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For a moment, he held the fair face from him to look at the well-remembered expression on the forehead, and then laid the bright golden hair against his little brown wig, with a genuine tenderness and delicacy which, if such things be old-fashioned, were as old as Adam. He hdel ehr tulaufbei face in hsi snhad for a monmet nda eodlko at teh rspisnxoee on reh rofedhea thta he meerrdeebm so well. Tnhe he ehoctdu ehr deha ihtw hsi deyrtnle, hre ldbno hria eisnsprg atgsnia his iteltl bwnor wig. heT tuegesr swa dol-nhadfeosi oehugn to veah ebne nudaro ecnsi hte dyas of Amad adn Eev.
The door of the Doctor’s room opened, and he came out with Charles Darnay. He was so deadly pale—which had not been the case when they went in together—that no vestige of colour was to be seen in his face. But, in the composure of his manner he was unaltered, except that to the shrewd glance of Mr. Lorry it disclosed some shadowy indication that the old air of avoidance and dread had lately passed over him, like a cold wind. ehT oodr of Dr. tteeMna’s moor eodnep dan eht odotrc mcea out hwti rhalCse Dranya. Dr. atnMete hdan’t kledoo elap at lla when hyte tenw iton hte ormo greheott, btu wno he odloek so dtlheay elap hatt rteeh swa no reatc of orolc in ihs acef. He ktpe shi coupmrseo, gohuht. lOyn het dhresw Mr. Lroyr eciodnt ahtt he eedesm a llitet iekl the yaw he dah enbe rteaf ihs seelare orfm osnpir.
He gave his arm to his daughter, and took her down-stairs to the chariot which Mr. Lorry had hired in honour of the day. The rest followed in another carriage, and soon, in a neighbouring church, where no strange eyes looked on, Charles Darnay and Lucie Manette were happily married. ehT ctoodr oreffed his arm to Lceiu, dna he otok rhe wssrntaiod to hte aitrhco taht Mr. yLror dah herdi fro hte sonoicac. Teh rtes of mthe lfwdeolo in taroneh gacrriea, dna oons hsalCer naDayr nad iuLec eMnttae weer apphiyl aderrmi aelpvtryi in a nareyb rhcchu.
Besides the glancing tears that shone among the smiles of the little group when it was done, some diamonds, very bright and sparkling, glanced on the bride’s hand, which were newly released from the dark obscurity of one of Mr. Lorry’s pockets. They returned home to breakfast, and all went well, and in due course the golden hair that had mingled with the poor shoemaker’s white locks in the Paris garret, were mingled with them again in the morning sunlight, on the threshold of the door at parting. neyrEveo in eth teiltl pogru thta catwehd hetm tge merirda saw imgisln nda dah stare in ehtri esye. iecuL dah seom ondmsadi on erh ahdn atth Mr. orLyr adh vgien to rhe uot of one of his ckstoep. Tehy lla wtne meho rof rkasftbae, dan lal of it ewnt lwel. oSon isMs tatnMee and rhe eahftr, who had tsrif rabmdcee in eth ciatt in rPisa, eewr ngicbmera aiang in het minnorg ihtsnlug. Tyeh tosod eerohtgt in the owyroda and isda degooby.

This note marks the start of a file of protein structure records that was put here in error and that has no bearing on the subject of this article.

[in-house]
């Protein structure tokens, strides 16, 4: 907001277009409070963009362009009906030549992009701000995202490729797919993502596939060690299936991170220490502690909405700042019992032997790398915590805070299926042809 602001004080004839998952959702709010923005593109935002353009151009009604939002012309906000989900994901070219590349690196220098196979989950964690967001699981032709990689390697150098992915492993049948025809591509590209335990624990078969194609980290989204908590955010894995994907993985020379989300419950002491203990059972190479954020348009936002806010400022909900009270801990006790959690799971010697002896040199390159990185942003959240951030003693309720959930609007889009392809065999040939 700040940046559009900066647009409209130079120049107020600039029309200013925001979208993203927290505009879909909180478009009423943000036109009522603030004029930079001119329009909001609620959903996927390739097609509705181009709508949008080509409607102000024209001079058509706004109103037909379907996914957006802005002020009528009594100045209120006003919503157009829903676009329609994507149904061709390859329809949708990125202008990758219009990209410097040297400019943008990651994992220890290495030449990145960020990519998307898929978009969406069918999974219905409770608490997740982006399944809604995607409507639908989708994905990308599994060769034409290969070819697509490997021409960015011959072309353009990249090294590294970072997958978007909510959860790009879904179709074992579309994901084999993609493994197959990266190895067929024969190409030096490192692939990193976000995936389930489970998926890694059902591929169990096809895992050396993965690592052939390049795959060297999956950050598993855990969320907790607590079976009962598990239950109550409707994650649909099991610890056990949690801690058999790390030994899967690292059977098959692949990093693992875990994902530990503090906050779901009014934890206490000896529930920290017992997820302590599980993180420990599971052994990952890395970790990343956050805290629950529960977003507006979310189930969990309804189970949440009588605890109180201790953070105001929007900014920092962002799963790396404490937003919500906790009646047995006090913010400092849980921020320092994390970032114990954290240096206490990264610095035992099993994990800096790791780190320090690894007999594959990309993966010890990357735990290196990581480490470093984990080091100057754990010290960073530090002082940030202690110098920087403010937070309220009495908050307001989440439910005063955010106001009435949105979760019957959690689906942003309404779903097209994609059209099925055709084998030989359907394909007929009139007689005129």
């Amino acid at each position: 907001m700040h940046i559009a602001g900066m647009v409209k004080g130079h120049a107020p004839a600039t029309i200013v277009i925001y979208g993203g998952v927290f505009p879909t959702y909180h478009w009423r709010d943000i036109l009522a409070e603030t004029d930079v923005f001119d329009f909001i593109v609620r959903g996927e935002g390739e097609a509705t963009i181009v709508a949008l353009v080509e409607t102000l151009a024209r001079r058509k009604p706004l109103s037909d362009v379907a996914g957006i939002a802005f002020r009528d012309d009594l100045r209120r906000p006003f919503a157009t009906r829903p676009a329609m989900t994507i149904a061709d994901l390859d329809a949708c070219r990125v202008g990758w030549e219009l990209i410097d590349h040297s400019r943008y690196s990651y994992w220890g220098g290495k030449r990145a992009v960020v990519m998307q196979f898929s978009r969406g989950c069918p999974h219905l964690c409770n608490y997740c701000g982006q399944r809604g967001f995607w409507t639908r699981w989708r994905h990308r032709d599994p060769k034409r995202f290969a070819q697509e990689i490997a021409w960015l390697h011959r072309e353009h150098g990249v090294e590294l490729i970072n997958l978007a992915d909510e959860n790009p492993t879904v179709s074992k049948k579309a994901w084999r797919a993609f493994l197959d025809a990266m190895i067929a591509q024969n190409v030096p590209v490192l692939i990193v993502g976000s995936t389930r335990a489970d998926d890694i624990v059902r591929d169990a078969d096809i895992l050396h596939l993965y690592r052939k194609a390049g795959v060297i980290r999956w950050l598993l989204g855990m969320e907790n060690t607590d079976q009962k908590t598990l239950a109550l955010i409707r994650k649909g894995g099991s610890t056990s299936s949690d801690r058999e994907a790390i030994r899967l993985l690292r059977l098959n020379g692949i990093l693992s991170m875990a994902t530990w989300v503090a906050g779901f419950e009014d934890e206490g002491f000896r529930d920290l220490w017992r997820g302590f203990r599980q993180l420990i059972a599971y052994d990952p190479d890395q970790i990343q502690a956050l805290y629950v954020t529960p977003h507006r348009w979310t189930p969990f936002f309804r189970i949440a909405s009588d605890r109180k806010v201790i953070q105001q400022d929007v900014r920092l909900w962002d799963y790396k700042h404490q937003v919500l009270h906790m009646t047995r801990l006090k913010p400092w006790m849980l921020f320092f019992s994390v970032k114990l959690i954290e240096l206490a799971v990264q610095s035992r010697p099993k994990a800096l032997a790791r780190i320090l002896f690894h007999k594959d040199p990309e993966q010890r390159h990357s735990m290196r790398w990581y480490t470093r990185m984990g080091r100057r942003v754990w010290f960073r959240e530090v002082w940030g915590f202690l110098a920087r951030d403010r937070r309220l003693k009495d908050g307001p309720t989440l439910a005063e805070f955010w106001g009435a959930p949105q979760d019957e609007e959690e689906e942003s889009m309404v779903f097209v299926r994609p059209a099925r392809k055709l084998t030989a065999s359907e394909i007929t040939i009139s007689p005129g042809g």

It was a hard parting, though it was not for long. But her father cheered her, and said at last, gently disengaging himself from her enfolding arms, “Take her, Charles! She is yours!” It aws rahd orf meth to yas ydgeboo, ohhgut it ndid’t tals logn. reH fhtrae eehcdre rof rhe, dna gtnyel liunlgp elshfmi waay rmfo her rmeeabc, yanlfil sdia, “akeT her, laesChr! She is usyor!”
And her agitated hand waved to them from a chaise window, and she was gone. ehS evadw to ehmt mtnoylalioe rmfo a owdinw of eth acshie as hse adn erh duhsabn devor ffo. ehTn ehs aws egon.
The corner being out of the way of the idle and curious, and the preparations having been very simple and few, the Doctor, Mr. Lorry, and Miss Pross, were left quite alone. It was when they turned into the welcome shade of the cool old hall, that Mr. Lorry observed a great change to have come over the Doctor; as if the golden arm uplifted there, had struck him a poisoned blow. ehT ttseer encorr asw fof hte anmi steret adn het eddiwng ssvfietieti adh ebne rvye smlla dan impels. ehT crootd, Mr. oyrrL, dan isMs roPss eewr nwo etfl all enloa. ehWn hety went bkac iednsi in eth loeecmw eahsd of teh hall of hte odoctr’s uoehs, Mr. rLory eonctid atth meosihtng dha cadghen boatu eht rtcodo. It aws as if he had nbee tukscr by hte gdenlo mar of the dighsotlm xetn rdoo. He loedok skci.
He had naturally repressed much, and some revulsion might have been expected in him when the occasion for repression was gone. But, it was the old scared lost look that troubled Mr. Lorry; and through his absent manner of clasping his head and drearily wandering away into his own room when they got up-stairs, Mr. Lorry was reminded of Defarge the wine-shop keeper, and the starlight ride. He dah tkep yanm of ish ligefsen to hflisem, of sueorc, dan emso nrosgt stoimnoe ihmgt aevh ebne cpeetexd to emco out of him oenc teh erbdi dna omrog hda flet. But wtha rriwode Mr. rrLyo wsa eth ngefrdetih kloo on hte cdootr’s cefa, nad hte fcat tath hte roodtc had nebats-dyidemln dbbagre hsi ehda in ihs snhad dan wrdeeand fof iotn his room ehwn teyh otg usasptir. It imdrdnee Mr. yrLro of greaefD, eht ewnro of teh iwen soph, and hetri ginht edri wyaa fmro siaPr dnure the srsta.
“I think,” he whispered to Miss Pross, after anxious consideration, “I think we had best not speak to him just now, or at all disturb him. I must look in at Tellson’s; so I will go there at once and come back presently. Then, we will take him a ride into the country, and dine there, and all will be well.” “I tknih it uwodl be estb if we dnid’t ktla to mih htrig nwo or utrbsid imh at lla,” he hweersdpi to isMs sPros. “I dnee to go to soTnlel’s kanB. I’ll go treeh now dan ecmo back ervy sono, nda tnhe we wlli eakt imh on a ried iton eht rnyoctu and eat ernind theer. ynhevtrgiE liwl be nief.”